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2017/2018  BA-BASPO1014U  Asian Business Systems: State, Institutions and the Global Economy

English Title
Asian Business Systems: State, Institutions and the Global Economy

Course information

Language English
Course ECTS 7.5 ECTS
Type Mandatory
Level Bachelor
Duration One Semester
Start time of the course Autumn
Timetable Course schedule will be posted at calendar.cbs.dk
Study board
Study Board for BSc International Business in Asia
Course coordinator
  • 100%
    Aradhna Aggarwal - Department of International Economics and Management (INT)
Main academic disciplines
  • Corporate governance
  • Management
Last updated on 30-06-2017

Relevant links

Learning objectives
To achieve the grade 12, students should meet the following learning objectives with no or only minor mistakes or errors: The objective of the course is to provide the students a comprehensive understanding of the business systems in selected countries of Asia. The learning objectives of the course are:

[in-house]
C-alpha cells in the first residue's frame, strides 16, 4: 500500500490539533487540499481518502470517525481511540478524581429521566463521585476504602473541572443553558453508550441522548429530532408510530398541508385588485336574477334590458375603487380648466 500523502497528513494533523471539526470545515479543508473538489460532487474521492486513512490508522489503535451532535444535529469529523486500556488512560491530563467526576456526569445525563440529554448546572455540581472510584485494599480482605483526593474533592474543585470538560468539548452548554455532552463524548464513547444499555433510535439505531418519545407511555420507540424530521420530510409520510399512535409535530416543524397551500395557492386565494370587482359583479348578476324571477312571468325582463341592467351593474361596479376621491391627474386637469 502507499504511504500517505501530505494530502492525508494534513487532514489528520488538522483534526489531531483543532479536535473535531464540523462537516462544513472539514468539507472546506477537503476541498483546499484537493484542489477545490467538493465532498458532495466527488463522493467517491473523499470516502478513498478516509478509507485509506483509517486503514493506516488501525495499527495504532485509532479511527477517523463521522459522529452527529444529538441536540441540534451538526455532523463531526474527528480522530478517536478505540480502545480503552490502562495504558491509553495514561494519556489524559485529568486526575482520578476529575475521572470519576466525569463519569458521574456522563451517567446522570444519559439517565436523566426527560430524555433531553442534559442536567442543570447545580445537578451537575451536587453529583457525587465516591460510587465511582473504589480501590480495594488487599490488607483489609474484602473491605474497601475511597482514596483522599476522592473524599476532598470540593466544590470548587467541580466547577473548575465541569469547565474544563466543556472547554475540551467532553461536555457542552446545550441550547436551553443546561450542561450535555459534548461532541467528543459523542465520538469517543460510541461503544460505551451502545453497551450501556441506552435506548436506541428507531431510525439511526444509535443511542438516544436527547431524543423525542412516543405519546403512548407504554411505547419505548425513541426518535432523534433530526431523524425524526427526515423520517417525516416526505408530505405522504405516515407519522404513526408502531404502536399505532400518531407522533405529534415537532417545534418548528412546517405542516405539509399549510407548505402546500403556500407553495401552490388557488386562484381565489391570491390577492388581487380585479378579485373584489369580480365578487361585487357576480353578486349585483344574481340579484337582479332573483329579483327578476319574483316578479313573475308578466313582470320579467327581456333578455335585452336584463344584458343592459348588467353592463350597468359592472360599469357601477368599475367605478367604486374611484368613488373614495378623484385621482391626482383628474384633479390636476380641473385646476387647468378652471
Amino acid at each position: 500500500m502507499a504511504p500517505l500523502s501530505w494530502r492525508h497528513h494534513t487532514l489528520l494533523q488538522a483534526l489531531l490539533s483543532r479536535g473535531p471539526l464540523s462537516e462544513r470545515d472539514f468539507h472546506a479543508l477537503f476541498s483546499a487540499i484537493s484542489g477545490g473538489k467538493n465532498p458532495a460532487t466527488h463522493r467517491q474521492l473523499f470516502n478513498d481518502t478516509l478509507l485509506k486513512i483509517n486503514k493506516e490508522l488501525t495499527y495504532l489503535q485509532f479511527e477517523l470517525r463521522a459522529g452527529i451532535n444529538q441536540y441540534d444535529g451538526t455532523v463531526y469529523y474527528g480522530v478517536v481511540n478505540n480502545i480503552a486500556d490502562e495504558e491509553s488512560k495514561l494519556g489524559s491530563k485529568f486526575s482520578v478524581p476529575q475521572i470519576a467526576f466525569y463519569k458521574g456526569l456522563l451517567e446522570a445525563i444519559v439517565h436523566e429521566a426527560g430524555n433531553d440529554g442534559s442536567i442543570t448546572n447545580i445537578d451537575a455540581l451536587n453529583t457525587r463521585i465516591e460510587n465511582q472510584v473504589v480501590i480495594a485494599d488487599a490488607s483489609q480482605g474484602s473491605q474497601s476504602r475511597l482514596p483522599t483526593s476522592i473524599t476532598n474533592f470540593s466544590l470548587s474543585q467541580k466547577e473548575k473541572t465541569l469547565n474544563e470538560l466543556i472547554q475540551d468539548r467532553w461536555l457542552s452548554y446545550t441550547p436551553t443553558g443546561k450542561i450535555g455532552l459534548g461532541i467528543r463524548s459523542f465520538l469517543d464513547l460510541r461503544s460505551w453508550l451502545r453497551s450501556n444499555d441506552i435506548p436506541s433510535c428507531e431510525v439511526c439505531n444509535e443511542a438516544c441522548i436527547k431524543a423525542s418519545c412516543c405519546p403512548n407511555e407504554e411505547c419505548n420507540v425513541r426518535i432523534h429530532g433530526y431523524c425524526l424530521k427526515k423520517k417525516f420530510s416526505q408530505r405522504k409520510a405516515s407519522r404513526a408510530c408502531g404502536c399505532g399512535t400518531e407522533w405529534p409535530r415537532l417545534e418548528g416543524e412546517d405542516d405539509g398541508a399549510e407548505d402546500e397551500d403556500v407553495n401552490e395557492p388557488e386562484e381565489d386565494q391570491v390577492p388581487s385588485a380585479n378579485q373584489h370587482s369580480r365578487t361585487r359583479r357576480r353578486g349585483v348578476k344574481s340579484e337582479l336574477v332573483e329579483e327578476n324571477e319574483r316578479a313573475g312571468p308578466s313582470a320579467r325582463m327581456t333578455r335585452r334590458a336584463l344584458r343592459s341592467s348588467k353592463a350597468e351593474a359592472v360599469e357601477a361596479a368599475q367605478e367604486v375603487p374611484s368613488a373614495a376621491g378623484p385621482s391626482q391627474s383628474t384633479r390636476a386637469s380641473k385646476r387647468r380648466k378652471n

• Develop specialised knowledge of the key tenets of business systems in the selected Asian economies; alternative theoretical perspective on the concept of national business systems; dynamics of Asian Business Systems in a global era; and interactions between the state, institutions and globalization and their impact on management and business practices.
  • Demonstrate the cognitive skills to investigate, analyse and synthesise relevant literature on Asian business systems and understand recent developments in these systems; compare and contrast the business systems and reforms therein; and offer critique on the tenets of the theoretical framework through exploratory analysis
  • Apply knowledge and skills to identify opportunities and threats offered by the different Asian business systems; and analyse the business systems in other countries or regions using the knowledge and skills acquired through this course
Examination
Asian Business Systems: State, Institutions and the Global Economy:
Exam ECTS 7,5
Examination form Home assignment - written product
Individual or group exam Individual exam